Richard Olson, a spokesman at Fort Stewart, Ga., where the 16,500-soldier division is based, said two of its three brigades will not be returning home in August and September as scheduled. The other unit, the 3rd Brigade, has been arriving at Fort Benning, Ga., and will complete its homecoming this month, he said.
In an e-mail this week to Army spouses that was obtained by the Associated Press, the division's commander, Maj. Gen. Buford C. Blount III, said he was uncertain how long the soldiers would remain in Iraq.
"I wish I could tell you how long ... but everything I have told you before has changed," he wrote. On July 7, Blount said the soldiers would begin returning home by summer's end.
In his e-mail, Blount said the division had been ordered to stay "due to the uncertainty of the situation in Iraq and the recent increase in attacks on the coalition forces."
But last night, Lawrence DiRita, a spokesman for Rumsfeld, said: "The intent remains that the remainder of the division will be home by the fall. The details of the redeployment of the division are still being worked out."
Rumsfeld told Congress last week that one of the division's two remaining brigades would be home in August and the other in September.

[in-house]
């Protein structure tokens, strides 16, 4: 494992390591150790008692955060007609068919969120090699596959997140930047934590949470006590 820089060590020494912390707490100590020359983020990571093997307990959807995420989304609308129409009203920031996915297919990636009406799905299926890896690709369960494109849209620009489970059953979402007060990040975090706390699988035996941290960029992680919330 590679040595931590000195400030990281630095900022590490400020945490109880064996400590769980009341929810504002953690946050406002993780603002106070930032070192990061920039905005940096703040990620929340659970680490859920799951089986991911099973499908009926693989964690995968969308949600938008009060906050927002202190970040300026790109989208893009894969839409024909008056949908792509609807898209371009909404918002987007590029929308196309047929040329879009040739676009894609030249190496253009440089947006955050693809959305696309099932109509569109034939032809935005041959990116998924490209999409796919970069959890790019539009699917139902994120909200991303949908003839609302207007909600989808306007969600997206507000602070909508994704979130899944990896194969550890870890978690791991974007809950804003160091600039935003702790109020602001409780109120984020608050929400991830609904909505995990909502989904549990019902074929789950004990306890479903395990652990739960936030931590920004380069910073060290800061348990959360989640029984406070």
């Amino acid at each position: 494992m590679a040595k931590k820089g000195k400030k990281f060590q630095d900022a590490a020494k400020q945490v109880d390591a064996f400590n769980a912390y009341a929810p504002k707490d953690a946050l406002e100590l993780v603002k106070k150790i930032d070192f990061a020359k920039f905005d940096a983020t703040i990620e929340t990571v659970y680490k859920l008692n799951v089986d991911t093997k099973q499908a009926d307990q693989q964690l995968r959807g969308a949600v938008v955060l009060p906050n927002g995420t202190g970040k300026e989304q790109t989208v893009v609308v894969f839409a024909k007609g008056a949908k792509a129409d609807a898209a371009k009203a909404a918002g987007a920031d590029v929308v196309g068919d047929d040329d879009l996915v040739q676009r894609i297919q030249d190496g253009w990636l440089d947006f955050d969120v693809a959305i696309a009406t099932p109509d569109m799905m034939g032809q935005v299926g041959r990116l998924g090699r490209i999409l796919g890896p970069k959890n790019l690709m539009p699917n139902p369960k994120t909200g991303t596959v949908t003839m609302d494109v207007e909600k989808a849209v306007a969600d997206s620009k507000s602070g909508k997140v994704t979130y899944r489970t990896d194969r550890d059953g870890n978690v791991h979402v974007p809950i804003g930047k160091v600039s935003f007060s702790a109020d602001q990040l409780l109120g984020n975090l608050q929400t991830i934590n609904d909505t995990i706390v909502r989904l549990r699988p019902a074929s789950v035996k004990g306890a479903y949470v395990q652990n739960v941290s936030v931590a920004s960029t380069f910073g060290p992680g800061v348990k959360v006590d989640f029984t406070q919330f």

A senior defense official who requested anonymity attempted to explain the confusion, saying that Blount might not have had all of the information about the deployment timetables of other U.S. units in Iraq or those of soldiers from other nations. Rumsfeld and top officers are working on a rotation schedule, but it is uncertain when the details will be announced.
Rep. Jack Kingston, a Georgia Republican whose district includes Fort Stewart, said yesterday that he would try to clarify the timetable for the 3rd Infantry's return.
"If this current news about the delay holds, it will be a devastating blow to the families," Kingston said. "I am confident that the Fort Stewart leadership will continue to do all they can to support the families during this time of uncertainty."
The division already has seen its deployment extended once. After President Bush's announcement May 1 that major combat had ended, its soldiers were told that they would return home by June. Another delay could further erode the morale of soldiers and families.
Further delay also is likely to raise new questions among lawmakers who have expressed increasing concern that the Army, which has more than half its 10 combat divisions deployed in Iraq, is stretched too thinly and that other nations are not contributing enough troops to the peacekeeping mission.
With its impending rotation plan, Pentagon officials will determine which other active-duty Army units, and possibly some National Guard units, will be pressed into Iraq duty in the coming months. About 145,000 American troops are now in Iraq and that force level could extend into next year, according to Gen. Tommy R. Franks, who commanded the U.S.-led invasion.
As division officials announced the extension of its tour, the Army said a 3rd Infantry Division soldier was killed and at least six wounded early yesterday in West Baghdad when their convoy was attacked with rocket-propelled grenades.